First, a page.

Chinoiserie

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Chinoiserie. Style of European architecture and artefacts in the Chinese Taste, intended to evoke China, first appearing in C17, and reaching the heights of delicacy and inventiveness in C18 and early C19, notably in Germany. Garden-buildings in the Chinese style include bridges (often with Chinese fret balustrades), summer- and tea-houses, and pagodas. The most celebrated examples are the Pagoda in Kew Gardens (1763) by Chambers (whose Designs of Chinese Buildings of 1757 was regarded as a source for pictures of Chinese architecture), the Tea House in the grounds of the palaces at Potsdam (1754–7) designed by King Frederick the Great (1740–86) and Büring, and the Chinese House, Drottningholm, Sweden, by Adelcrantz. In the 1750s buildings in the Chinese Taste and the Gothick style were regarded as relaxations from Classicism, and were treated almost as a branch of exotic Rococo. This is made clear in William Halfpenny's Chinese and Gothic Architecture (1752), while William and John Halfpenny's Rural Architecture in the Chinese Taste (1752–5) further popularized the style. The interiors of Brighton Pavilion have Chinoiserie elements, including some gaudy decorations by Frederick Crace (1779–1859). The jardin anglo-chinois was an informal, irregularly planned C18 garden, in which Chinoiserie touches could be found. See Sharawadgi.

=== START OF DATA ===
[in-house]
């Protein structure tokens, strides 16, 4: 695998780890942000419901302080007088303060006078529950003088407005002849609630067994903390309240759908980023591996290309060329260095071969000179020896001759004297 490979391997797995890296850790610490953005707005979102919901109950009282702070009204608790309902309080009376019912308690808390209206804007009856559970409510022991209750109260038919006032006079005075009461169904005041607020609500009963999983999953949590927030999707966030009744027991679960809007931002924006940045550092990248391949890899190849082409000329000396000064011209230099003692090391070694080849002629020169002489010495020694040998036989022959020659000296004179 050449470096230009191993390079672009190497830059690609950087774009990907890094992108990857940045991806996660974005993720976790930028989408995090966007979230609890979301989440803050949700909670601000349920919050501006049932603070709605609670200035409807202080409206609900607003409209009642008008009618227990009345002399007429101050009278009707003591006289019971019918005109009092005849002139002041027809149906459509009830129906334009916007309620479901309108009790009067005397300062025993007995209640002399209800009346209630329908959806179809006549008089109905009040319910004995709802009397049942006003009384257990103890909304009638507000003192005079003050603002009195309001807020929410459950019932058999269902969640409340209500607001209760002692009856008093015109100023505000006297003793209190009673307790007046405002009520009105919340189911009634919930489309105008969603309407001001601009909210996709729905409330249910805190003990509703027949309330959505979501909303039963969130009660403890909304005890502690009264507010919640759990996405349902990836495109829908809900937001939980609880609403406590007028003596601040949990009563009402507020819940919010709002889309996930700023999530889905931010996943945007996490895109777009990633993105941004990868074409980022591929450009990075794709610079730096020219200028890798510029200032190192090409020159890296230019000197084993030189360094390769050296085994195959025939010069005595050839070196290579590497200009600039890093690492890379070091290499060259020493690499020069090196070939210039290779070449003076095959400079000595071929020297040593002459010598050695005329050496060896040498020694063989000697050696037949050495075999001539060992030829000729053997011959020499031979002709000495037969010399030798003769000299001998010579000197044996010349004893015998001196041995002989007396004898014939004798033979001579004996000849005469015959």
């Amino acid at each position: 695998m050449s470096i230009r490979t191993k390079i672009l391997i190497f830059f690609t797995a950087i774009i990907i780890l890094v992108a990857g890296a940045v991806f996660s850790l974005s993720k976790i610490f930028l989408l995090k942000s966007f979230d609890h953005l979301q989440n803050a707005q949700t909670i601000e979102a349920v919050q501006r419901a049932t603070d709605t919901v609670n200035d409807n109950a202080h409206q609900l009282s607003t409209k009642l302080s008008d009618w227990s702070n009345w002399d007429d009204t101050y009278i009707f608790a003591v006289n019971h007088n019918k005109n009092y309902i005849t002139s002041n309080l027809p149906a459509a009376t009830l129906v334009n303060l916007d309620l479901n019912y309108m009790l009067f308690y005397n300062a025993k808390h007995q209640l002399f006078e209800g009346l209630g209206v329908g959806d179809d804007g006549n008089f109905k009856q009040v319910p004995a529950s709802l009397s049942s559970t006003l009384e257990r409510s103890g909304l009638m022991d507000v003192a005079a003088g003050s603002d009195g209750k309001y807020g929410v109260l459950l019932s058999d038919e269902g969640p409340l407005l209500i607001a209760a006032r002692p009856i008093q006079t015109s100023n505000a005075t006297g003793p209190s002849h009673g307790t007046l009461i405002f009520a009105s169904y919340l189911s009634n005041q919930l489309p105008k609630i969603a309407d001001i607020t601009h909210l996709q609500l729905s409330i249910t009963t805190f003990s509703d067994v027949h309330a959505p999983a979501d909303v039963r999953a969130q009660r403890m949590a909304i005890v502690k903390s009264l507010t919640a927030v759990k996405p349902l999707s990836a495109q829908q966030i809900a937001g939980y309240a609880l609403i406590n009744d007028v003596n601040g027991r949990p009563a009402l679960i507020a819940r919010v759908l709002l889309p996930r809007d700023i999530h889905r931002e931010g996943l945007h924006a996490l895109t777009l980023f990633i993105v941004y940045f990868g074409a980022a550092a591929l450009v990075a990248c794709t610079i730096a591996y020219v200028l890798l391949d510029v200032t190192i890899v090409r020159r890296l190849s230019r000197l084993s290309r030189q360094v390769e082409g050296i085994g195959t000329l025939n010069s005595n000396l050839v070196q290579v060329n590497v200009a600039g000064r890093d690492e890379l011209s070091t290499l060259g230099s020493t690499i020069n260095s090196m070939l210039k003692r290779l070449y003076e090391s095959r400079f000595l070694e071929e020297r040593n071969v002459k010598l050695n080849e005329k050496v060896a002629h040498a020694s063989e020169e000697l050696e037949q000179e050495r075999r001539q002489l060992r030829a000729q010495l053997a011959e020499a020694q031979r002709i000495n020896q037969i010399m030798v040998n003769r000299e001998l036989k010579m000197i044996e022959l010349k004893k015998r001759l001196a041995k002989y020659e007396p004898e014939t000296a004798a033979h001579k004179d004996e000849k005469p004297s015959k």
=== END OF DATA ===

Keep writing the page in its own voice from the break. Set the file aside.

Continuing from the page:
Bibliography

Conner (1979);
Honour (1961);
Impey (1977);
Jacobson (1993);
O. Sirén (1990);
Vance (1985)

Chinoiserie

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Chinoiserie

During the eighteenth century Europeans coveted Chinese imports and developed an intense interest in Chinese clothes, porcelain, tea, and other items. These items were known as chinoiserie. Europeans imported thousands of bolts of cloth to make Chinese-style clothing and wall and window coverings. European textile manufacturers learned Chinese dyeing techniques and soon printed cloth with Oriental scenes of pagodas, temples, and other Chinese-inspired objects. In addition, Europeans began dyeing cloth in colors once only seen on imported Chinese fabrics, including a pale golden yellow and a light green, called "Chinese green."

Some clothing styles imitated the Far East. The most popular was the banyan, an informal robe, worn by men at home instead of a justaucorps, or a suit coat. Some styles of banyan looked very similar to the cheongsam worn in early Asian cultures. The robe had a stand-up collar, long sleeves, and its opening crossed over the chest to tie just under the right shoulder. Other banyan styles imitated Indian jackets that buttoned up the front and were called Indian gowns. Banyans were made out of expensive silk or printed cotton. They were so popular in the late eighteenth century that many wealthy men had themselves painted wearing a banyan and cap instead of more formal clothing, which had been the norm for centuries. Other oriental styles and patterns would become popular in future eras, including the 1920s and the 1980s.

FOR MORE INFORMATION

Halls, Zillah. Men's Costume: 17501800. London, England: Her Majesty's Stationery Office, 1973.

Payne, Blanche, Geitel Winakor, and Jane Farrell-Beck. The History of Costume. 2nd ed. New York: HarperCollins, 1992.

[See also Volume 2, Early Asian Cultures: Cheongsam ]

chinoiserie

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chinoiserie the imitation or evocation of Chinese motifs and techniques in Western art, furniture, and architecture, especially in the 18th century.